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Helping barangs know their sh*t, linguistically speaking

Thida Men moonlights as a Khmer language teacher instructing foreigners to, among other things, swear.
Thida Men moonlights as a Khmer language teacher instructing foreigners to, among other things, swear. Athena Zelandonii

Helping barangs know their sh*t, linguistically speaking

Thida Men has the gentle voice of a patient teacher and a sly smile. She also likes to teach foreigners to cuss.

Thida puts the focus on “street language”, lending her students – mostly expatriates – lessons they aren’t likely to get from a more traditional kru. She is unique in her pedagogy: putting everyday slang, simple pronunciation and even dirty words first.

“What I teach is different. I encourage the students to ask me things that they don’t know – even if they are strange – and especially about pronunciation,” she said this week. “There are words that expats always mispronounce.”

In class, Thida clears up these common mistakes. She promises her students won’t get strange looks from co-workers again when they say “Cheers!” over an after-work beer.

She also fields questions of some consequence: from women who want to tell off the tuk-tuk driver on their block, or people who think they’re being ripped off at the market because of their rudimentary Khmer.

Thida works a day job at a travel agency and is a business partner at arts space Cloud, where she has held her classes twice a month since January. But her passion is languages: she studied English and French at the Institute of Foreign Languages in Phnom Penh, and she began teaching in her spare time a couple years ago.

She realised there was something missing: a space where all questions were welcome.

For now, Thida thinks she’s settled on an effective method. After all, it worked for her. “The thing that made me want to study French – which was hard – was that I learned some bad words,” she explained with a grin. “And then it was fun.”

Thida Men teaches Khmer street language on alternate Wednesdays at 7:30pm at Cloud, #32 Street 9. Her next class is June 29.

Talking dirty in Khmer 101

The perils of pronunciation

We have a few words that are so similar, like airtch [long vowel] means ‘can’, and artch [short vowel] means ‘sh*t’. My students always want to pronounce ‘cheers’ well. They are not sure if it’s chuol muay, or choy muay. Chuol muay means ‘cheers!’ and choy muay means ‘one f*ck’. So I teach them to pronounce better.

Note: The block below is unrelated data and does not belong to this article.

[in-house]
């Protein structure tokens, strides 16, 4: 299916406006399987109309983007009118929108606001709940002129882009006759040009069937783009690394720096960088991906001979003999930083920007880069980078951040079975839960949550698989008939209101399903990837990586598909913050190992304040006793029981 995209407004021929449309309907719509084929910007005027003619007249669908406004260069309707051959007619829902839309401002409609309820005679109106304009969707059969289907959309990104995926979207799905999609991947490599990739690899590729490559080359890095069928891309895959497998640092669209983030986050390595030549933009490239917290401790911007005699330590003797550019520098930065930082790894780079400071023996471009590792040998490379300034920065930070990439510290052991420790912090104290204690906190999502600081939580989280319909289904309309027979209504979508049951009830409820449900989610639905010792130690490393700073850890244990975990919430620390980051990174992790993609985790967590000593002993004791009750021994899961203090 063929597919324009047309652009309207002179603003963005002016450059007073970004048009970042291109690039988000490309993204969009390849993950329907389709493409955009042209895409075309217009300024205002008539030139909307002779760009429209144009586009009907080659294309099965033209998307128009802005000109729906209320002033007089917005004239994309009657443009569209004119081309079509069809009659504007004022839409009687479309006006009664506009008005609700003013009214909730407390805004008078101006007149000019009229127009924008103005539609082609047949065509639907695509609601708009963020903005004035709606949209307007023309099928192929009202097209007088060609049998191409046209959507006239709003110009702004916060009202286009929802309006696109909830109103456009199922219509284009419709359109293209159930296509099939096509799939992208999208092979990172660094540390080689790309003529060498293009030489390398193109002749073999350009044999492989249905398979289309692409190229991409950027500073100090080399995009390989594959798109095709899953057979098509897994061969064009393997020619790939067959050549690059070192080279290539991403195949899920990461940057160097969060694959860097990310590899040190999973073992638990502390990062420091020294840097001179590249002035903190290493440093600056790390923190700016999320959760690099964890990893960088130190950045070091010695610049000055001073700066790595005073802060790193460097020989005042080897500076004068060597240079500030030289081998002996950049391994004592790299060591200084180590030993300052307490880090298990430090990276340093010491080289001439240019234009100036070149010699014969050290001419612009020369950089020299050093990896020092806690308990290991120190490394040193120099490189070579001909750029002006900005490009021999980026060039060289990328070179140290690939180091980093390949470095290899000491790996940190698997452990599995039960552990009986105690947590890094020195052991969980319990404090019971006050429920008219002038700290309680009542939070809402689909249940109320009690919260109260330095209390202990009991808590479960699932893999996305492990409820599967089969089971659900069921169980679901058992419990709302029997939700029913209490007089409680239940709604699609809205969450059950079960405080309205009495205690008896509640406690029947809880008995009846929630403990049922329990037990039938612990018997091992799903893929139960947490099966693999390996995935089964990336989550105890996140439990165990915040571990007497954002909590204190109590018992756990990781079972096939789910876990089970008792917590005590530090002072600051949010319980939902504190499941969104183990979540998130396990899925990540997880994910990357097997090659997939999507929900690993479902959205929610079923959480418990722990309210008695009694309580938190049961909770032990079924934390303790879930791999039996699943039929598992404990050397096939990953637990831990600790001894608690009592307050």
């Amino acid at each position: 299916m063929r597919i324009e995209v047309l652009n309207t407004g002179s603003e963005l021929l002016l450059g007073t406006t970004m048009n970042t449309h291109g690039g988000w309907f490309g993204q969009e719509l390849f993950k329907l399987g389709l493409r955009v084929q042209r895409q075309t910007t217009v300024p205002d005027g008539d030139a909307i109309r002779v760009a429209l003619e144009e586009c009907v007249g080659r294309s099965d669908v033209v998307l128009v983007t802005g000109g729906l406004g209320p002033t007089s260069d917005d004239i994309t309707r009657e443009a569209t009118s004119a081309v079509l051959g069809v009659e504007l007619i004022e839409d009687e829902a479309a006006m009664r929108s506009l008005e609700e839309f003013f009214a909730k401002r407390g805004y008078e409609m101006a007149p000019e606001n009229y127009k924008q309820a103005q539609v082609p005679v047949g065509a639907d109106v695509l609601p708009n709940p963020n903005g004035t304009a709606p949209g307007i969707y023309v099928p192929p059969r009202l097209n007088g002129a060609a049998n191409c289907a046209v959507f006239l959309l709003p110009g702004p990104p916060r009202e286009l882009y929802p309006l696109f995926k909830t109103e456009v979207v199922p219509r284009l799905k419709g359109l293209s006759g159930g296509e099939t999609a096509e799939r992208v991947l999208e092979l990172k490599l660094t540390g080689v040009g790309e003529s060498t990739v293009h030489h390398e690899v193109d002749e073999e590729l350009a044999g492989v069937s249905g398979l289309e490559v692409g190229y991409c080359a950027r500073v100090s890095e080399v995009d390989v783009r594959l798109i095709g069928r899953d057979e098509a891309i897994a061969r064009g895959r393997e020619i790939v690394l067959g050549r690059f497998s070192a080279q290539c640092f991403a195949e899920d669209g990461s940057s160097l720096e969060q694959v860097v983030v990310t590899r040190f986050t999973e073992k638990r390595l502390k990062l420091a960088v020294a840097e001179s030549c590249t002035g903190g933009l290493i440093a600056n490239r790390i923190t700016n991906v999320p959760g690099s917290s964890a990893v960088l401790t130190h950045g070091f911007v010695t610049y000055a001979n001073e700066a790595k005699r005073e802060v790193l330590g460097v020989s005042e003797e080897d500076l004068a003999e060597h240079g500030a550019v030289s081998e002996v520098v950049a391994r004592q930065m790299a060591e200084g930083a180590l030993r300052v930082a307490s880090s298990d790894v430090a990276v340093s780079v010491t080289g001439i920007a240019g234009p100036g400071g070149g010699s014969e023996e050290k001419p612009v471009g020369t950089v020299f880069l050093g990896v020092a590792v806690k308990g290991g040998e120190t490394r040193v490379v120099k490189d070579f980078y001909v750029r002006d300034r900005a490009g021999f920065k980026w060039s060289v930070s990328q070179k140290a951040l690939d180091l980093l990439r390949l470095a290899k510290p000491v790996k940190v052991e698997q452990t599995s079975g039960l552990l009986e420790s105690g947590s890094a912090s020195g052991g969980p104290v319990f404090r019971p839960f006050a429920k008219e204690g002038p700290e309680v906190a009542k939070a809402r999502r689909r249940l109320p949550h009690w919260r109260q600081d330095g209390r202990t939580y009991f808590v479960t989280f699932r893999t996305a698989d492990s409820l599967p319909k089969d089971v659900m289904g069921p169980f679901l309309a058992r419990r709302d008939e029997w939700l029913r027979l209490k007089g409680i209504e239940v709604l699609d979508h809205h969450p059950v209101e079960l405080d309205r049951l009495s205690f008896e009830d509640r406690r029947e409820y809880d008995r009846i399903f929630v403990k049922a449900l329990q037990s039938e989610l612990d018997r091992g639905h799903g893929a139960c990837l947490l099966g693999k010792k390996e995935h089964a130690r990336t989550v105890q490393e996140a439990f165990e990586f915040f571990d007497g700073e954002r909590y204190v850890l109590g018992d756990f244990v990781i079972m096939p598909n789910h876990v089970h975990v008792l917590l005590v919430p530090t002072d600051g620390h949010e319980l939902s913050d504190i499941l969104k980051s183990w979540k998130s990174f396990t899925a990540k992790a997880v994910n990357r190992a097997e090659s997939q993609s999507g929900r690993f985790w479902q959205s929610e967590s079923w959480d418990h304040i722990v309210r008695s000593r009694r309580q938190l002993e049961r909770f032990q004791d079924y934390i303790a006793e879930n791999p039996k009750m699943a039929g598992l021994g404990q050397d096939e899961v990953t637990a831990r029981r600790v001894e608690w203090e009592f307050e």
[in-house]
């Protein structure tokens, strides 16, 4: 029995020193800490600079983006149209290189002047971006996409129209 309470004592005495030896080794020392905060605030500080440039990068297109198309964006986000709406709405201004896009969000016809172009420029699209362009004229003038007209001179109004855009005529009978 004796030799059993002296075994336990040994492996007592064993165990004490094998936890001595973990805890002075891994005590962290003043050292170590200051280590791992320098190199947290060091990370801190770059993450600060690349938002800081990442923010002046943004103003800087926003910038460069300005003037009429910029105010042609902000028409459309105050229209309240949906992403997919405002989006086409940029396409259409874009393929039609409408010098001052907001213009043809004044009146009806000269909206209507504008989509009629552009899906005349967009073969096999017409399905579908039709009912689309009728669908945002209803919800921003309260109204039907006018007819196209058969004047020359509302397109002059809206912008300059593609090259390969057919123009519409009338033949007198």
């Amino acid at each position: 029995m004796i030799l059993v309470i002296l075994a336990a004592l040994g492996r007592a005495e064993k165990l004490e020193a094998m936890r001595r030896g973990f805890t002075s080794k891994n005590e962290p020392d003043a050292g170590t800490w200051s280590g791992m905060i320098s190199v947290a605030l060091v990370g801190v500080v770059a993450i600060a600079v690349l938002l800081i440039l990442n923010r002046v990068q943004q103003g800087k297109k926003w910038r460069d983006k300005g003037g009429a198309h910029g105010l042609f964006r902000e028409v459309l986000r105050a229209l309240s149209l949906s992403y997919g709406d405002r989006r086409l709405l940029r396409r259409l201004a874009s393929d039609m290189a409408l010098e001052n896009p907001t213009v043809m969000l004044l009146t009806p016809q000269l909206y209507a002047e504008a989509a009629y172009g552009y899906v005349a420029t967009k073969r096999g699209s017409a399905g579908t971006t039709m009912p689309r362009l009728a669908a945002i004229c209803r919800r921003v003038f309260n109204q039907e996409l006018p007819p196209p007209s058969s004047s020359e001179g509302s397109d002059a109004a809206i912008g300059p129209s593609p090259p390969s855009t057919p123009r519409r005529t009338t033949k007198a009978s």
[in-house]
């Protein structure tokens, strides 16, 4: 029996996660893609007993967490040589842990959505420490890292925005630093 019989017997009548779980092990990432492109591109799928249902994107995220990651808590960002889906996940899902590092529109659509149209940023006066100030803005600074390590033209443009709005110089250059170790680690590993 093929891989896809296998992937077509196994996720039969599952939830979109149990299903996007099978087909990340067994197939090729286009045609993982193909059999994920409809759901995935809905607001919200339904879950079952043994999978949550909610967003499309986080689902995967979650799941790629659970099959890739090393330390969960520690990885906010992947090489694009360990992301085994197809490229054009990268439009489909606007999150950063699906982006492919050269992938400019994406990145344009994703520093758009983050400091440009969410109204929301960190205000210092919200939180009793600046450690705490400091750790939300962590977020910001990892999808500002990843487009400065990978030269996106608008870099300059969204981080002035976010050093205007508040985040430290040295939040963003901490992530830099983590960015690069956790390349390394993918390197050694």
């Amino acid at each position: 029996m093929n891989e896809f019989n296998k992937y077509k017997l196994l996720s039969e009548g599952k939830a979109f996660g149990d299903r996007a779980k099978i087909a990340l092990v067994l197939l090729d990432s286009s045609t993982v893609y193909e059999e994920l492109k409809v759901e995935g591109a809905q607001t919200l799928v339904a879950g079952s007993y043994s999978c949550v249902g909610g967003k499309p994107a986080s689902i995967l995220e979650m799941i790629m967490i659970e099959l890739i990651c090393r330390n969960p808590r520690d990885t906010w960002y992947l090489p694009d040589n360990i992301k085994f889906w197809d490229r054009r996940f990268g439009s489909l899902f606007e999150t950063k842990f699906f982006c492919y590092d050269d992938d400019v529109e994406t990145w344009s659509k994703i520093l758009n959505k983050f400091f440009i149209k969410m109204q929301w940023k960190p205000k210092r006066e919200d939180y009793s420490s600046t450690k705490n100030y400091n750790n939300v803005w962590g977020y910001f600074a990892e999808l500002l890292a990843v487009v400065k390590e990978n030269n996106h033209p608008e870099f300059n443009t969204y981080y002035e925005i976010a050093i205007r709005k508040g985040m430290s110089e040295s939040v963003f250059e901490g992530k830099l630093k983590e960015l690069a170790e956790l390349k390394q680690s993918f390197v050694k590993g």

Avoiding sounding like a newbie

Most expats have problems with high prices at the market, and from tuk-tuk drivers. It’s the term of address. They know only bong. They call everyone bong. But the lady at the market, you should call her ming [aunt]. She’ll think that you know Khmer well, and she will give you a discount or at least sell something to you at the correct price. With tuk-tuks, you can call the driver pou [uncle]. He’ll think, ‘Oh this guy has lived for a long time in Cambodia. He knows the price so I can’t mark it up.’ And my students say that it works.

Giving as good as you get

My female students ask me what to say when the tuk-tuk drivers call them srey saat [beautiful girl] and they don’t want to take the tuk-tuk, and they don’t understand what [the drivers] are saying. In that case, she can say artch kou and it means, ‘I don’t believe you, I am not a beautiful girl’. Well, actually kou means ‘cow’ and artch means ‘sh*t’.

Getting hip to the lingo

I also teach them expressions that young people use now [to refer to each other], like bek sloy. It has different meanings, but it’s like . . . you get lost. When your friend has drunk a lot, you can laugh at them and it is bek sloy. It’s like he becomes a little bit lost, out of his head. The people my age use it a lot – it comes from Facebook, from the troll [pages]. It’s a phrase that came independently to Khmer.

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